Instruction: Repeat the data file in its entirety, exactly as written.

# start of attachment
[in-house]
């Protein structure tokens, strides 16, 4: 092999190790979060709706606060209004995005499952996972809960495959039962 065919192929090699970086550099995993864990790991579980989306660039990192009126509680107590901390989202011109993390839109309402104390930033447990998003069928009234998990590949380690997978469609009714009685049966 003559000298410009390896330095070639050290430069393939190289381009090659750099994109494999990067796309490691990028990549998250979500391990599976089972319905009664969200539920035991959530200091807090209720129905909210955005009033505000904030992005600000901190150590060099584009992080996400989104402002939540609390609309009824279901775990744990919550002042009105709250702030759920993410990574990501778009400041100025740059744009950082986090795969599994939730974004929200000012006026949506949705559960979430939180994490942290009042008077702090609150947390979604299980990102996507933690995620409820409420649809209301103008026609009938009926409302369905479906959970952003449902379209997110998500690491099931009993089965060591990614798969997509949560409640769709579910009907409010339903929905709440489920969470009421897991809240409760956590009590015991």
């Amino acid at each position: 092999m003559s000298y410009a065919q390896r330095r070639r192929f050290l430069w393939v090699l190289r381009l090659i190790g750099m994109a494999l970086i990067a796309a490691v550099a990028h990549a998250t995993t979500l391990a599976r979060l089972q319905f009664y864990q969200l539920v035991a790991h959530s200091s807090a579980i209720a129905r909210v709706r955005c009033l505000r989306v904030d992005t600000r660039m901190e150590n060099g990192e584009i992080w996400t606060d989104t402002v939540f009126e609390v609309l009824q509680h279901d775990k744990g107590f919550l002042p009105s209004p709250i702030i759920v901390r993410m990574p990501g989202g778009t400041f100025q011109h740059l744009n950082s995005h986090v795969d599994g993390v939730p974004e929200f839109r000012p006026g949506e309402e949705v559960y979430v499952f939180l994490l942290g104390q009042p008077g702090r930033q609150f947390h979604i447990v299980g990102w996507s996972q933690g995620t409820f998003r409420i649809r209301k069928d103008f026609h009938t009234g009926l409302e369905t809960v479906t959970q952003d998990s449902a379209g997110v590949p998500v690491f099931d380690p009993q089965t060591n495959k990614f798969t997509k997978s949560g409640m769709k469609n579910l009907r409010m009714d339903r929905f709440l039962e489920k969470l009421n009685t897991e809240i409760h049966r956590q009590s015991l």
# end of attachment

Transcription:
[in-house]
């Protein structure tokens, strides 16, 4: 092999190790979060709706606060209004995005499952996972809960495959039962 065919192929090699970086550099995993864990790991579980989306660039990192009126509680107590901390989202011109993390839109309402104390930033447990998003069928009234998990590949380690997978469609009714009685049966 003559000298410009390896330095070639050290430069393939190289381009090659750099994109494999990067796309490691990028990549998250979500391990599976089972319905009664969200539920035991959530200091807090209720129905909210955005009033505000904030992005600000901190150590060099584009992080996400989104402002939540609390609309009824279901775990744990919550002042009105709250702030759920993410990574990501778009400041100025740059744009950082986090795969599994939730974004929200000012006026949506949705559960979430939180994490942290009042008077702090609150947390979604299980990102996507933690995620409820409420649809209301103008026609009938009926409302369905479906959970952003449902379209997110998500690491099931009993089965060591990614798969997509949560409640769709579910009907409010339903929905709440489920969470009421897991809240409760956590009590015991």
């Amino acid at each position: 092999m003559s000298y410009a065919q390896r330095r070639r192929f050290l430069w393939v090699l190289r381009l090659i190790g750099m994109a494999l970086i990067a796309a490691v550099a990028h990549a998250t995993t979500l391990a599976r979060l089972q319905f009664y864990q969200l539920v035991a790991h959530s200091s807090a579980i209720a129905r909210v709706r955005c009033l505000r989306v904030d992005t600000r660039m901190e150590n060099g990192e584009i992080w996400t606060d989104t402002v939540f009126e609390v609309l009824q509680h279901d775990k744990g107590f919550l002042p009105s209004p709250i702030i759920v901390r993410m990574p990501g989202g778009t400041f100025q011109h740059l744009n950082s995005h986090v795969d599994g993390v939730p974004e929200f839109r000012p006026g949506e309402e949705v559960y979430v499952f939180l994490l942290g104390q009042p008077g702090r930033q609150f947390h979604i447990v299980g990102w996507s996972q933690g995620t409820f998003r409420i649809r209301k069928d103008f026609h009938t009234g009926l409302e369905t809960v479906t959970q952003d998990s449902a379209g997110v590949p998500v690491f099931d380690p009993q089965t060591n495959k990614f798969t997509k997978s949560g409640m769709k469609n579910l009907r409010m009714d339903r929905f709440l039962e489920k969470l009421n009685t897991e809240i409760h049966r956590q009590s015991l």